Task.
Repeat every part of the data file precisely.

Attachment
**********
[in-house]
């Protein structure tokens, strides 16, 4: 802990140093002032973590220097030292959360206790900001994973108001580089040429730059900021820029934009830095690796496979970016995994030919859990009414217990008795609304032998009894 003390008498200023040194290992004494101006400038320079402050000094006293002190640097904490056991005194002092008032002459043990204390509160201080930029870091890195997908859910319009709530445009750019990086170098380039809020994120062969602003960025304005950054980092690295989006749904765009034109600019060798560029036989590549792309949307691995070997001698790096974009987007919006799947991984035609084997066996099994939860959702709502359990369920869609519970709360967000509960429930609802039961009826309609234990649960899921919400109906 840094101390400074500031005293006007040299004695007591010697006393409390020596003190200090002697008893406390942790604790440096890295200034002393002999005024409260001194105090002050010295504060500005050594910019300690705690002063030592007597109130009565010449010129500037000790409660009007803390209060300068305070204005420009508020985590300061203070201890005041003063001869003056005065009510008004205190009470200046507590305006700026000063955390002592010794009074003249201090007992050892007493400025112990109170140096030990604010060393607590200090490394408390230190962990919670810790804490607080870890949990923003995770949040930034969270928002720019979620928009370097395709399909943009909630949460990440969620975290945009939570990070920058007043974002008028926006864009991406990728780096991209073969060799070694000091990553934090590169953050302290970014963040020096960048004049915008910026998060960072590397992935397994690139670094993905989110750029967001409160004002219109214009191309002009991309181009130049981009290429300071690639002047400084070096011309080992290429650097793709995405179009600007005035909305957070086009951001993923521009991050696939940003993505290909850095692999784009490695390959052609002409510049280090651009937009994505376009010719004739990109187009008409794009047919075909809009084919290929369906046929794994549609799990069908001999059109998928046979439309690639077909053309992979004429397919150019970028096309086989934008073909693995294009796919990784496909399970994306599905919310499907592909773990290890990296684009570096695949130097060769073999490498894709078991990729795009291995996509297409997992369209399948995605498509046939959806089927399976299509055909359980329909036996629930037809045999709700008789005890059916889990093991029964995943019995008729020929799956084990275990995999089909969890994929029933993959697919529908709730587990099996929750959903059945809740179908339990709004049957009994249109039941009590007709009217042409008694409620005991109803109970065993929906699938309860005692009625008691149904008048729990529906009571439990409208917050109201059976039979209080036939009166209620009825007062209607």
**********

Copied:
[in-house]
């Protein structure tokens, strides 16, 4: 802990140093002032973590220097030292959360206790900001994973108001580089040429730059900021820029934009830095690796496979970016995994030919859990009414217990008795609304032998009894 003390008498200023040194290992004494101006400038320079402050000094006293002190640097904490056991005194002092008032002459043990204390509160201080930029870091890195997908859910319009709530445009750019990086170098380039809020994120062969602003960025304005950054980092690295989006749904765009034109600019060798560029036989590549792309949307691995070997001698790096974009987007919006799947991984035609084997066996099994939860959702709502359990369920869609519970709360967000509960429930609802039961009826309609234990649960899921919400109906 840094101390400074500031005293006007040299004695007591010697006393409390020596003190200090002697008893406390942790604790440096890295200034002393002999005024409260001194105090002050010295504060500005050594910019300690705690002063030592007597109130009565010449010129500037000790409660009007803390209060300068305070204005420009508020985590300061203070201890005041003063001869003056005065009510008004205190009470200046507590305006700026000063955390002592010794009074003249201090007992050892007493400025112990109170140096030990604010060393607590200090490394408390230190962990919670810790804490607080870890949990923003995770949040930034969270928002720019979620928009370097395709399909943009909630949460990440969620975290945009939570990070920058007043974002008028926006864009991406990728780096991209073969060799070694000091990553934090590169953050302290970014963040020096960048004049915008910026998060960072590397992935397994690139670094993905989110750029967001409160004002219109214009191309002009991309181009130049981009290429300071690639002047400084070096011309080992290429650097793709995405179009600007005035909305957070086009951001993923521009991050696939940003993505290909850095692999784009490695390959052609002409510049280090651009937009994505376009010719004739990109187009008409794009047919075909809009084919290929369906046929794994549609799990069908001999059109998928046979439309690639077909053309992979004429397919150019970028096309086989934008073909693995294009796919990784496909399970994306599905919310499907592909773990290890990296684009570096695949130097060769073999490498894709078991990729795009291995996509297409997992369209399948995605498509046939959806089927399976299509055909359980329909036996629930037809045999709700008789005890059916889990093991029964995943019995008729020929799956084990275990995999089909969890994929029933993959697919529908709730587990099996929750959903059945809740179908339990709004049957009994249109039941009590007709009217042409008694409620005991109803109970065993929906699938309860005692009625008691149904008048729990529906009571439990409208917050109201059976039979209080036939009166209620009825007062209607």